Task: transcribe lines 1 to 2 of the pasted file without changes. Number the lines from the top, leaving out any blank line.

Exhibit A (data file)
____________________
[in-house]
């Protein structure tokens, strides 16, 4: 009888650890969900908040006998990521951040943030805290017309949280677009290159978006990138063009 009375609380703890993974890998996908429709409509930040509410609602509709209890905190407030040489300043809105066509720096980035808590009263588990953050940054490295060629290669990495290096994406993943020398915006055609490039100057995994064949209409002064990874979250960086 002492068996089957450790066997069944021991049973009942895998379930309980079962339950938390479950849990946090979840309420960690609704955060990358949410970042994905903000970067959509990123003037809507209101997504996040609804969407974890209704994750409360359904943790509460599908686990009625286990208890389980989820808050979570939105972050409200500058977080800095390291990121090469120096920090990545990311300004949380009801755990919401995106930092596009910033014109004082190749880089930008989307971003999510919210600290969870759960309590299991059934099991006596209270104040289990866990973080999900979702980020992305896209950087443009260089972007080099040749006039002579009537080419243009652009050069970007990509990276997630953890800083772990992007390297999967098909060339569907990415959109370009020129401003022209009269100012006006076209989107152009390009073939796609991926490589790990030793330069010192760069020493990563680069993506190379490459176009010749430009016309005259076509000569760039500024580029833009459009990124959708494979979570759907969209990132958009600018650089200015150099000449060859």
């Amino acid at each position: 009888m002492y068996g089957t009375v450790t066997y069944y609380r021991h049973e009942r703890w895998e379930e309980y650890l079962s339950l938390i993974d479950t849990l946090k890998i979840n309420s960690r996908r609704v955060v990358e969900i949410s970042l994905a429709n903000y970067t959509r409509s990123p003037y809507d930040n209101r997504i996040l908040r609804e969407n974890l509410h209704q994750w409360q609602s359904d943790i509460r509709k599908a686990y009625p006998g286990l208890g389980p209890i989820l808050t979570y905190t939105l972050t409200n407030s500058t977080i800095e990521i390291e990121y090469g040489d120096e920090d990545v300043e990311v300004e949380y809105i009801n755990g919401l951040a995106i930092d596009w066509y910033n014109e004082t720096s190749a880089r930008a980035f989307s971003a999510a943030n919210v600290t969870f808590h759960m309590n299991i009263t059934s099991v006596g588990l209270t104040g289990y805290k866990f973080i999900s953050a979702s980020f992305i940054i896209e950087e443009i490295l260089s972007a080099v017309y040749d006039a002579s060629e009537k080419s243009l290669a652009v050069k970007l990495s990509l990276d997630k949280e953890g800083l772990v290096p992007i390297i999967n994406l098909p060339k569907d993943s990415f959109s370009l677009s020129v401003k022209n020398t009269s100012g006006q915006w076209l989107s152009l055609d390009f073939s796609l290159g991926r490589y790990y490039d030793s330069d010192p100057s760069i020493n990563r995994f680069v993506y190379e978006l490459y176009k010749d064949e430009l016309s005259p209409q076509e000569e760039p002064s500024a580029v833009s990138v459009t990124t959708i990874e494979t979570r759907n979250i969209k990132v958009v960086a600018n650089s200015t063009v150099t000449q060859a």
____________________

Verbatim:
[in-house]
């Protein structure tokens, strides 16, 4: 009888650890969900908040006998990521951040943030805290017309949280677009290159978006990138063009 009375609380703890993974890998996908429709409509930040509410609602509709209890905190407030040489300043809105066509720096980035808590009263588990953050940054490295060629290669990495290096994406993943020398915006055609490039100057995994064949209409002064990874979250960086 002492068996089957450790066997069944021991049973009942895998379930309980079962339950938390479950849990946090979840309420960690609704955060990358949410970042994905903000970067959509990123003037809507209101997504996040609804969407974890209704994750409360359904943790509460599908686990009625286990208890389980989820808050979570939105972050409200500058977080800095390291990121090469120096920090990545990311300004949380009801755990919401995106930092596009910033014109004082190749880089930008989307971003999510919210600290969870759960309590299991059934099991006596209270104040289990866990973080999900979702980020992305896209950087443009260089972007080099040749006039002579009537080419243009652009050069970007990509990276997630953890800083772990992007390297999967098909060339569907990415959109370009020129401003022209009269100012006006076209989107152009390009073939796609991926490589790990030793330069010192760069020493990563680069993506190379490459176009010749430009016309005259076509000569760039500024580029833009459009990124959708494979979570759907969209990132958009600018650089200015150099000449060859």